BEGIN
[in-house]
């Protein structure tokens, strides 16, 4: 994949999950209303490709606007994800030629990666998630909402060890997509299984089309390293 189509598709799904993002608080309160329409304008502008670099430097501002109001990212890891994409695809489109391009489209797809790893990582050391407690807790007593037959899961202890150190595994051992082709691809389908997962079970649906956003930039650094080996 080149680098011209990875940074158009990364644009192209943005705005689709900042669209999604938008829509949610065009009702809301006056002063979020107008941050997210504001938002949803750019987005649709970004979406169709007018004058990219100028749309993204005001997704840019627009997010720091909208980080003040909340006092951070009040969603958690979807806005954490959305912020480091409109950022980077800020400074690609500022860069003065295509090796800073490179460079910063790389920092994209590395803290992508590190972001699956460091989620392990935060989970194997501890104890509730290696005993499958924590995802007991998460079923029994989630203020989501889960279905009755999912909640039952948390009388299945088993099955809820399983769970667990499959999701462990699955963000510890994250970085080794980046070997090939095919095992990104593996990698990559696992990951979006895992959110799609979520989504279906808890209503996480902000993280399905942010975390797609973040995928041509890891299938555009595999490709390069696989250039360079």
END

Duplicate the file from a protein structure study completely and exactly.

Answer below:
[in-house]
């Protein structure tokens, strides 16, 4: 994949999950209303490709606007994800030629990666998630909402060890997509299984089309390293 189509598709799904993002608080309160329409304008502008670099430097501002109001990212890891994409695809489109391009489209797809790893990582050391407690807790007593037959899961202890150190595994051992082709691809389908997962079970649906956003930039650094080996 080149680098011209990875940074158009990364644009192209943005705005689709900042669209999604938008829509949610065009009702809301006056002063979020107008941050997210504001938002949803750019987005649709970004979406169709007018004058990219100028749309993204005001997704840019627009997010720091909208980080003040909340006092951070009040969603958690979807806005954490959305912020480091409109950022980077800020400074690609500022860069003065295509090796800073490179460079910063790389920092994209590395803290992508590190972001699956460091989620392990935060989970194997501890104890509730290696005993499958924590995802007991998460079923029994989630203020989501889960279905009755999912909640039952948390009388299945088993099955809820399983769970667990499959999701462990699955963000510890994250970085080794980046070997090939095919095992990104593996990698990559696992990951979006895992959110799609979520989504279906808890209503996480902000993280399905942010975390797609973040995928041509890891299938555009595999490709390069696989250039360079």